As God was jealous then, so also is he now. As Israel was told that if they forsook God he would forsake them, so also Jesus told his disciples “whoever denies Me before men, him I will also deny before My Father who is in heaven” (Matthew 10:33, see also Luke 12:9). Paul wrote that “if we deny him, He also will deny us” (2 Timothy 2:12). The Israelites provoked God to jealousy whenever they turned to false gods who were in the land. What about us? Do we not also provoke God to jealousy whenever we turn to false gods in our culture? Many contemporary false gods are known by their philosophical terms, such as naturalism, materialism, secularism, statism, feminism, hedonism, relativism, etc. Whenever we turn to evolutionism, we have surely replaced the God of creation with the god of naturalism. Whenever we trust in material possessions, we turn away from God, just as did the rich young ruler (Matthew 19:16-24; Mark 10:17-25), and the rich fool (Luke 12:13-21). When in the name of secularism, we fail to apply God’s word to education and politics, or any other segment of life, we make secularism our God and thereby turn away from God. Whenever we think and act like civil governments have final authority in determining behavioral standards, we turn away from God to the god of statism. When in the name of feminism, we substitute gender equality for God’s desire that man be head over woman (Genesis 2:18; 21-23; 3:16; 1 Corinthians 13:3; 1 Timothy 2:8-14), we turn away from God. Whenever our goals are personal pleasures rather than service to God and fellow men, we turn away from God (Luke 8:14). When in the name of relativism, we act like there are no absolute values and that everyone’s behavior must be tolerated as equally valid, we deny God’s word as the law that must be obeyed.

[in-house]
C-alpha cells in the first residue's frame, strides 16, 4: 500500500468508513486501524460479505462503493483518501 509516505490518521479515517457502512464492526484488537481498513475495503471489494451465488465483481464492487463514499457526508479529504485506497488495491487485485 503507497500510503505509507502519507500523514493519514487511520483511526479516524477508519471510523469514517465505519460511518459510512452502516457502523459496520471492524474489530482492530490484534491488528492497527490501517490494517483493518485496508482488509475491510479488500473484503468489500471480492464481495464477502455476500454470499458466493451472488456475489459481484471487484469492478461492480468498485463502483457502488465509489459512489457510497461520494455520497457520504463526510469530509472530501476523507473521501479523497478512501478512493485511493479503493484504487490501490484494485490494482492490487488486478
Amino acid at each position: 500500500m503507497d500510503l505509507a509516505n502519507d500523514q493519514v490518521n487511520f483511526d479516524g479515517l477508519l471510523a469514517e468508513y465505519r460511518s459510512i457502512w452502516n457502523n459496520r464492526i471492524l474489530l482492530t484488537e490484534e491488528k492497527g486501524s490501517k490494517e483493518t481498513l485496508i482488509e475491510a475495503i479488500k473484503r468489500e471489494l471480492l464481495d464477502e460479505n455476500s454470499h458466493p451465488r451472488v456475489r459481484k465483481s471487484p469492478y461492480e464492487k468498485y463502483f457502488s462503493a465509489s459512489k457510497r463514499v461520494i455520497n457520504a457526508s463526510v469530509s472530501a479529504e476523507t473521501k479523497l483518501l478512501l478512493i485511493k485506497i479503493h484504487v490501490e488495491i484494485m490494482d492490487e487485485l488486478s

Whenever we thus turn to false gods of our age, do we not also act like the ancient Israelites and provoke God to jealousy? Just as the ancient Israelites sometimes performed their sacrificial rituals to the true God yet were at the same time guilty of worshipping false gods (Zephaniah 1:5), so we can also be guilty of attending Christian worship assemblies yet at the same time devoting ourselves to current philosophical gods. Such synchronizing practices are just as unacceptable now as they were to God then (Deuteronomy 6:13-14; Matthew 4:10; Luke 4:8). Faithfulness to God does not permit service to other gods.